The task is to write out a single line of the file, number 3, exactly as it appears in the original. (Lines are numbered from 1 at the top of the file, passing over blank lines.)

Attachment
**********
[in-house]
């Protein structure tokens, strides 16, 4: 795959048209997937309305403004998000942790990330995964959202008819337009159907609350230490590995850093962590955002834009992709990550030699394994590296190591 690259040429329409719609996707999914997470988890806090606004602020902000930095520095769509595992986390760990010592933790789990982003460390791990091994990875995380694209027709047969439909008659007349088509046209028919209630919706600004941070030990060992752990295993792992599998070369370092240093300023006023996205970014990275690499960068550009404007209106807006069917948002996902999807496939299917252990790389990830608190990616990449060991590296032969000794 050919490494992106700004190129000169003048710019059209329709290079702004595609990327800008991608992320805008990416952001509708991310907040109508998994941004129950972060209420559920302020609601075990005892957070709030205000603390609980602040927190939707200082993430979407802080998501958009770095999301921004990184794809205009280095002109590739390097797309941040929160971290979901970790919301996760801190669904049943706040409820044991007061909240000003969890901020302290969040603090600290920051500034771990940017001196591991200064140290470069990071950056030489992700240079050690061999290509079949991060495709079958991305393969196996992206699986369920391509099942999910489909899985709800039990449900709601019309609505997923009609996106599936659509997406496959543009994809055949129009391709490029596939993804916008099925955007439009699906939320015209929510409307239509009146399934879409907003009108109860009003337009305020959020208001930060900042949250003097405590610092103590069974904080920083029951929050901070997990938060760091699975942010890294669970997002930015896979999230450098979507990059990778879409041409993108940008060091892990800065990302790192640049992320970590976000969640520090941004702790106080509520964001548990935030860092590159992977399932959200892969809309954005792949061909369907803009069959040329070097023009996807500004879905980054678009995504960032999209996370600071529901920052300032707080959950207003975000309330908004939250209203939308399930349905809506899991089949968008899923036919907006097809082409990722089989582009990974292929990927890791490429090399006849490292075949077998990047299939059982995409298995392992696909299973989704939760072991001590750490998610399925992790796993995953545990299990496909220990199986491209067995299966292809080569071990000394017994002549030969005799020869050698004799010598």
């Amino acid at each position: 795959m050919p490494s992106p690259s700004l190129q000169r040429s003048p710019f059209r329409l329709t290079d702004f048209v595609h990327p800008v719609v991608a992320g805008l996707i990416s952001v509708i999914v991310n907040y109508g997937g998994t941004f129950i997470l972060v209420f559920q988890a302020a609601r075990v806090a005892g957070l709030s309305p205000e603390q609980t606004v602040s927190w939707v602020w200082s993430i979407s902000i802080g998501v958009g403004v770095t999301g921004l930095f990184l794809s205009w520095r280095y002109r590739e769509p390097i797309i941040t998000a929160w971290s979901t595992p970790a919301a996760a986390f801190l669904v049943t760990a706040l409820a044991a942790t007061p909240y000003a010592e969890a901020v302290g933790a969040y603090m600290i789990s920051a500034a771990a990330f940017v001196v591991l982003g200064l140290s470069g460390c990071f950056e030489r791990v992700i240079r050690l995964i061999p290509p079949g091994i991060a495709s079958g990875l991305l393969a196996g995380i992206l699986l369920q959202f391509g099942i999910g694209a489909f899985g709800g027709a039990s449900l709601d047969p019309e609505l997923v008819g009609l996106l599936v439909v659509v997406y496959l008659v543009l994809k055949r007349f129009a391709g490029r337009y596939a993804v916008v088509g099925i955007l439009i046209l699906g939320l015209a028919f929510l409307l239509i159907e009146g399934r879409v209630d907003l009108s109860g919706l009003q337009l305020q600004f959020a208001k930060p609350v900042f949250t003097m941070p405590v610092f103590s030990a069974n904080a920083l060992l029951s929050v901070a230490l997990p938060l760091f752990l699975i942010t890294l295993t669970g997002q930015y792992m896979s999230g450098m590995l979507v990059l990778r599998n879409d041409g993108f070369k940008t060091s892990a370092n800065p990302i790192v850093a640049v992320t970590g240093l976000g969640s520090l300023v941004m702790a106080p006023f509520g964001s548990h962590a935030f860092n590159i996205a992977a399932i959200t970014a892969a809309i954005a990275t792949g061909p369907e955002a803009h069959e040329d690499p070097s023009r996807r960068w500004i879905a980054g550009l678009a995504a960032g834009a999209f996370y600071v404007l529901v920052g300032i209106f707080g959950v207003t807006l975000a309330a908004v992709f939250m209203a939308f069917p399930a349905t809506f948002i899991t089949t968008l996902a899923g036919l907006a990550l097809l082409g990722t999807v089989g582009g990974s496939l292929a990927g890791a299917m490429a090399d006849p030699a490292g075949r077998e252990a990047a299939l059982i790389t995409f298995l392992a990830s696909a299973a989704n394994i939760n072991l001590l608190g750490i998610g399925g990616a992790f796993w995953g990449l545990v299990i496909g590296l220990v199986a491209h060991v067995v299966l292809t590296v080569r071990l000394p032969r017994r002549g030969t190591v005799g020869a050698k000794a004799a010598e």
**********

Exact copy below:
């Amino acid at each position: 795959m050919p490494s992106p690259s700004l190129q000169r040429s003048p710019f059209r329409l329709t290079d702004f048209v595609h990327p800008v719609v991608a992320g805008l996707i990416s952001v509708i999914v991310n907040y109508g997937g998994t941004f129950i997470l972060v209420f559920q988890a302020a609601r075990v806090a005892g957070l709030s309305p205000e603390q609980t606004v602040s927190w939707v602020w200082s993430i979407s902000i802080g998501v958009g403004v770095t999301g921004l930095f990184l794809s205009w520095r280095y002109r590739e769509p390097i797309i941040t998000a929160w971290s979901t595992p970790a919301a996760a986390f801190l669904v049943t760990a706040l409820a044991a942790t007061p909240y000003a010592e969890a901020v302290g933790a969040y603090m600290i789990s920051a500034a771990a990330f940017v001196v591991l982003g200064l140290s470069g460390c990071f950056e030489r791990v992700i240079r050690l995964i061999p290509p079949g091994i991060a495709s079958g990875l991305l393969a196996g995380i992206l699986l369920q959202f391509g099942i999910g694209a489909f899985g709800g027709a039990s449900l709601d047969p019309e609505l997923v008819g009609l996106l599936v439909v659509v997406y496959l008659v543009l994809k055949r007349f129009a391709g490029r337009y596939a993804v916008v088509g099925i955007l439009i046209l699906g939320l015209a028919f929510l409307l239509i159907e009146g399934r879409v209630d907003l009108s109860g919706l009003q337009l305020q600004f959020a208001k930060p609350v900042f949250t003097m941070p405590v610092f103590s030990a069974n904080a920083l060992l029951s929050v901070a230490l997990p938060l760091f752990l699975i942010t890294l295993t669970g997002q930015y792992m896979s999230g450098m590995l979507v990059l990778r599998n879409d041409g993108f070369k940008t060091s892990a370092n800065p990302i790192v850093a640049v992320t970590g240093l976000g969640s520090l300023v941004m702790a106080p006023f509520g964001s548990h962590a935030f860092n590159i996205a992977a399932i959200t970014a892969a809309i954005a990275t792949g061909p369907e955002a803009h069959e040329d690499p070097s023009r996807r960068w500004i879905a980054g550009l678009a995504a960032g834009a999209f996370y600071v404007l529901v920052g300032i209106f707080g959950v207003t807006l975000a309330a908004v992709f939250m209203a939308f069917p399930a349905t809506f948002i899991t089949t968008l996902a899923g036919l907006a990550l097809l082409g990722t999807v089989g582009g990974s496939l292929a990927g890791a299917m490429a090399d006849p030699a490292g075949r077998e252990a990047a299939l059982i790389t995409f298995l392992a990830s696909a299973a989704n394994i939760n072991l001590l608190g750490i998610g399925g990616a992790f796993w995953g990449l545990v299990i496909g590296l220990v199986a491209h060991v067995v299966l292809t590296v080569r071990l000394p032969r017994r002549g030969t190591v005799g020869a050698k000794a004799a010598e």